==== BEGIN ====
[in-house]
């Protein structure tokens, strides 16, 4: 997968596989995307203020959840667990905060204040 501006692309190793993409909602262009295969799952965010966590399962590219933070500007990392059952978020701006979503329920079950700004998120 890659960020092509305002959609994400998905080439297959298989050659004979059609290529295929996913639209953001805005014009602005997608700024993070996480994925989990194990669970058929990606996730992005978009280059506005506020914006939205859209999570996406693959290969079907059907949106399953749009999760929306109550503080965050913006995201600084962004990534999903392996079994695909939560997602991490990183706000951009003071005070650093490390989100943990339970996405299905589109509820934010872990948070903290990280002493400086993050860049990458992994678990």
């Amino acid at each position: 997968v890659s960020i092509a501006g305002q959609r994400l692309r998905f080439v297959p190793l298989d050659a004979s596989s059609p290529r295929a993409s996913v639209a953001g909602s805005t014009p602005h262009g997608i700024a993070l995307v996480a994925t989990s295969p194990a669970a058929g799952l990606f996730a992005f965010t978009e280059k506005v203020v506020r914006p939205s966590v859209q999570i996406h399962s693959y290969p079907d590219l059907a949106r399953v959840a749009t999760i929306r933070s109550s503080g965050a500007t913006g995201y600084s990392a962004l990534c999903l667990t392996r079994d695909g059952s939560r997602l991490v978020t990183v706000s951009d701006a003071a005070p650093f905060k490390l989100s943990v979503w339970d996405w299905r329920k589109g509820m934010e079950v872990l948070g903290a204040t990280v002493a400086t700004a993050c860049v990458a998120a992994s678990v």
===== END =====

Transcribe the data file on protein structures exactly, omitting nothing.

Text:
[in-house]
């Protein structure tokens, strides 16, 4: 997968596989995307203020959840667990905060204040 501006692309190793993409909602262009295969799952965010966590399962590219933070500007990392059952978020701006979503329920079950700004998120 890659960020092509305002959609994400998905080439297959298989050659004979059609290529295929996913639209953001805005014009602005997608700024993070996480994925989990194990669970058929990606996730992005978009280059506005506020914006939205859209999570996406693959290969079907059907949106399953749009999760929306109550503080965050913006995201600084962004990534999903392996079994695909939560997602991490990183706000951009003071005070650093490390989100943990339970996405299905589109509820934010872990948070903290990280002493400086993050860049990458992994678990």
């Amino acid at each position: 997968v890659s960020i092509a501006g305002q959609r994400l692309r998905f080439v297959p190793l298989d050659a004979s596989s059609p290529r295929a993409s996913v639209a953001g909602s805005t014009p602005h262009g997608i700024a993070l995307v996480a994925t989990s295969p194990a669970a058929g799952l990606f996730a992005f965010t978009e280059k506005v203020v506020r914006p939205s966590v859209q999570i996406h399962s693959y290969p079907d590219l059907a949106r399953v959840a749009t999760i929306r933070s109550s503080g965050a500007t913006g995201y600084s990392a962004l990534c999903l667990t392996r079994d695909g059952s939560r997602l991490v978020t990183v706000s951009d701006a003071a005070p650093f905060k490390l989100s943990v979503w339970d996405w299905r329920k589109g509820m934010e079950v872990l948070g903290a204040t990280v002493a400086t700004a993050c860049v990458a998120a992994s678990v």